I’ll admit it—when I found out I was pregnant, I cried. I had a fantastic husband, a great job, a beautiful home. There was no reason that I couldn’t raise a child—no drug addiction, or unfinished schooling, no unhappy circumstance.
It was just that I was wildly happy with my life the way it was. Well, maybe I didn’t always love my 9-5 job, but as soon as it was done I was at the trailhead. My husband and I had fun traveling to ride our bikes. We spent our honeymoon in Europe riding the Tour de Mont Blanc. We spent our weekends doing 5 hour epics. Our lives revolved around our passion, and we were happy with that.
So a child wasn’t really what we had been hoping for. But when that pregnancy test turned up with two pink lines, I knew that I had to readjust. We were going to do this thing right no matter what.
The first year was the hardest. Post-pregnancy, I ended up with a blood clot that took me off the bike all together. Once I got back on it, breastfeeding meant I couldn’t do a ride longer than 2 hours. There were many Saturdays on the couch, holding a sleeping baby, watching my husband leave for rides without me. For a little while, I lost a bit of myself.
But then our baby turned one. It didn’t happen overnight, but slowly things began to right themselves again. I was woefully out of shape, but I’d never been happier to spend 60 minutes on singletrack. We put our son in the iBert and started going for short rides with him along.
At Christmas, my parents gave P his first balance bike. (Yes, he has more than one). Suddenly, riding wasn’t just about dragging him along with us, it was about watching him learn to love riding. At 18 months, he’d ride long sections of singletrack and while it was frustrating slow at times, there was nothing I loved more than seeing him shine. I resisted the temptation to put him in the ibert and just let him ride.
It was on a mountain bike ride right around the time P turned two that I decided to start Rascal Rides. We were riding the Round Valley system in Park City and we stopped at the top of a hill for a snack break. (There are lots of snack breaks when you’re riding with a young child). There was a light breeze and even though it was October, there was already snow on the mountains. P wandered off to collect some rocks, and my husband leaned over to give me a kiss. It was the most perfect moment of my life, even better than riding Mont Blanc.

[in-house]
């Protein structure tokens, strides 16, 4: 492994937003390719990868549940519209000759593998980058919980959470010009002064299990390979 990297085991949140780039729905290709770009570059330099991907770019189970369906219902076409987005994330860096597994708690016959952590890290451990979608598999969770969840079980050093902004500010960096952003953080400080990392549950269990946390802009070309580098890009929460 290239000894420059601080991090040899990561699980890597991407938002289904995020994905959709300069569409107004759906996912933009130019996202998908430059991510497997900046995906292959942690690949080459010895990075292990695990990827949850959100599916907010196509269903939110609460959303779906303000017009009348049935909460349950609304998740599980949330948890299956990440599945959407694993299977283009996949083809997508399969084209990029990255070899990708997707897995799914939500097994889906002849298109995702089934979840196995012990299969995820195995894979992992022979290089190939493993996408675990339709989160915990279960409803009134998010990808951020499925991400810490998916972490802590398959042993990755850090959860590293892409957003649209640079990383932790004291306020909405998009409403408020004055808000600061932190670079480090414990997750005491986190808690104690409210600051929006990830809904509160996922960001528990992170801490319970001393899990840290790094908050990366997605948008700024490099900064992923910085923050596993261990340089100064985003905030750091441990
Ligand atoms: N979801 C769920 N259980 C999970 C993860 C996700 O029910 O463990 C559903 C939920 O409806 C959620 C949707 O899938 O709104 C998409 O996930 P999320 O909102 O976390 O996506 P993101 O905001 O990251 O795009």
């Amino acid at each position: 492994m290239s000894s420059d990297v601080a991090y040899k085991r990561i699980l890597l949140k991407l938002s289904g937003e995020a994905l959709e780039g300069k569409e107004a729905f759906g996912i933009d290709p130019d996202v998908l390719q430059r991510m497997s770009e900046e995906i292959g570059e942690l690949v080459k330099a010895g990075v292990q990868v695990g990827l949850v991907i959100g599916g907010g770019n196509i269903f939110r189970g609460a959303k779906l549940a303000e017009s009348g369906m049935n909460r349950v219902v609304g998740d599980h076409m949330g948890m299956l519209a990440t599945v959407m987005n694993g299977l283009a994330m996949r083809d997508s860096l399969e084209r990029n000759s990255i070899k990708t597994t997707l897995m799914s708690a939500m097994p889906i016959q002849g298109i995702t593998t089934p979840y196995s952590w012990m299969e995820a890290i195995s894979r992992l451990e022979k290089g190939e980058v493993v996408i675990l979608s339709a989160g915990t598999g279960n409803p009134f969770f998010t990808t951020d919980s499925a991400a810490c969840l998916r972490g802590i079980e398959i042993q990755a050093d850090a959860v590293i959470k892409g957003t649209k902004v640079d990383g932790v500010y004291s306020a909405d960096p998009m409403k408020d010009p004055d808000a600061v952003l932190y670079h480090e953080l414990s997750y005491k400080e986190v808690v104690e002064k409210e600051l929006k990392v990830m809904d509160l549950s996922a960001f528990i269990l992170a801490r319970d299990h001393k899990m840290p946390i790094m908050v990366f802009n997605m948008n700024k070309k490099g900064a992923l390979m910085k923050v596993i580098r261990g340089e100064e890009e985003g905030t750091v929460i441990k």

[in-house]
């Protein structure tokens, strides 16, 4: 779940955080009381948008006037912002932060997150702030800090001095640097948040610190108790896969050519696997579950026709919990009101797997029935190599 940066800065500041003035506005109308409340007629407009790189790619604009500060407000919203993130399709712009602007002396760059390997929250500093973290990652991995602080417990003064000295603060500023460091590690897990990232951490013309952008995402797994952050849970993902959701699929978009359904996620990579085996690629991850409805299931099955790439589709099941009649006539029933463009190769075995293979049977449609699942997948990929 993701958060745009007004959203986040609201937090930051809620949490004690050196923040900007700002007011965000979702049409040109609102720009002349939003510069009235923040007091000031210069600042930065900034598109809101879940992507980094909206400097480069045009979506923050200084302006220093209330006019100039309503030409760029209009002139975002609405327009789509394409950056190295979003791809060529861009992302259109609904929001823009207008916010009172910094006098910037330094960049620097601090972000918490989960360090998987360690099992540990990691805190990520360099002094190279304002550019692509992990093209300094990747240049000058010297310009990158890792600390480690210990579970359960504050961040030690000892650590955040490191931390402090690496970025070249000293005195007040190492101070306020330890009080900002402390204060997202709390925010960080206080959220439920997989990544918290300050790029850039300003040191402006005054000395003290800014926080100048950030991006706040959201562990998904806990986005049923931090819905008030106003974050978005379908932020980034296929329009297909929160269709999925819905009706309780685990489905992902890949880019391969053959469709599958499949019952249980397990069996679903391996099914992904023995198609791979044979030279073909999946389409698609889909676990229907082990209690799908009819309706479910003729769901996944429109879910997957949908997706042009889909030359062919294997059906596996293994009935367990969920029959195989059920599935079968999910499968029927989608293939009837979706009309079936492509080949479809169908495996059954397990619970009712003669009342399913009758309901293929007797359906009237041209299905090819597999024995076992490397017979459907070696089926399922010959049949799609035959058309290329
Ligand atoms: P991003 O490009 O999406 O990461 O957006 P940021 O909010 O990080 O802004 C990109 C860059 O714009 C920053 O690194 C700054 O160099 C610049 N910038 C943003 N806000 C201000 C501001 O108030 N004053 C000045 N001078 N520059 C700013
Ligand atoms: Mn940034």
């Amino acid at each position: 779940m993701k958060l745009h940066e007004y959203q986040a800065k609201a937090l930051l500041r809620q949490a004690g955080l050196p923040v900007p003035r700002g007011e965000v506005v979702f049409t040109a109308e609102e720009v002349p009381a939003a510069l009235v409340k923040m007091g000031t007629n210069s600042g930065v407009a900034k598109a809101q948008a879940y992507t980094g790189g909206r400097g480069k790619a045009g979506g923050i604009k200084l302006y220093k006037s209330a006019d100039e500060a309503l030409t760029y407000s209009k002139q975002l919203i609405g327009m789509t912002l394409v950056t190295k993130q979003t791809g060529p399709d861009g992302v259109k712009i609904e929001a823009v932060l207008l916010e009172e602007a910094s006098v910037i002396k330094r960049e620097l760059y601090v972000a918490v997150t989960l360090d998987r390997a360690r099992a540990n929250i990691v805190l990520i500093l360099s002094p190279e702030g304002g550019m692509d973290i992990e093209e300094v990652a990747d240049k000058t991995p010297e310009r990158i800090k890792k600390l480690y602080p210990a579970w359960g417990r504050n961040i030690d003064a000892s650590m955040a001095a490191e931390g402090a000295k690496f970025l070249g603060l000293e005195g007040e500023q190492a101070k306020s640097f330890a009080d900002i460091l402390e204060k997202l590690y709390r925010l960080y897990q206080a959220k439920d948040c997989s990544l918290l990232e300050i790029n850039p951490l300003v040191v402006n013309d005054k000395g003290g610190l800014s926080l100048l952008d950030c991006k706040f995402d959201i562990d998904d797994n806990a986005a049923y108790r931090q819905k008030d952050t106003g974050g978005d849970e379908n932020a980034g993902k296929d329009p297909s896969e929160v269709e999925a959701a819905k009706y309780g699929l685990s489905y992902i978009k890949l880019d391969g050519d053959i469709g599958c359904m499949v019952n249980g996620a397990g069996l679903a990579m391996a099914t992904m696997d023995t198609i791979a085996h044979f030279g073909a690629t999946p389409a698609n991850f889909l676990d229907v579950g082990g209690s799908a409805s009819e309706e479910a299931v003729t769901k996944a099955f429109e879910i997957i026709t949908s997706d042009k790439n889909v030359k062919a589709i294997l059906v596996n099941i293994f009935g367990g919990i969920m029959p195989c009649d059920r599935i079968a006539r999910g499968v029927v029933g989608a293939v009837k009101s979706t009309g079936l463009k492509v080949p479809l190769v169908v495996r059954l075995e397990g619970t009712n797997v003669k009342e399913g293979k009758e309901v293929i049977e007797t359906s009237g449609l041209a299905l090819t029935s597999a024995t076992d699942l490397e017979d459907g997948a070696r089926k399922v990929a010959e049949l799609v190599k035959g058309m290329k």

P is 3.5 now and time is going so much faster than I wish it would. The balance bike has been mostly replaced by a pedal bike; the ibert has been replaced by a Weehoo. Nothing stays the same for long, and now I miss the lazy Saturdays cuddling on the couch.
I’m still out of shape, but I don’t care so much anymore. We ride most days of the week. Sometimes it’s just a short ride to dinner; other days we’ll do ten miles on dirt. Everytime, life feels just right.
Maybe someday I’ll be fast and fit again (not that I was ever that fast); maybe I won’t. For now, I’m happy to ride as a family, to instill a love of cycling in my son. Perhaps more importantly, I want to instill a love of nature, of sun on his face, and wind in his hair.
I want him to know that life is primarily about this: family, love, and adventure.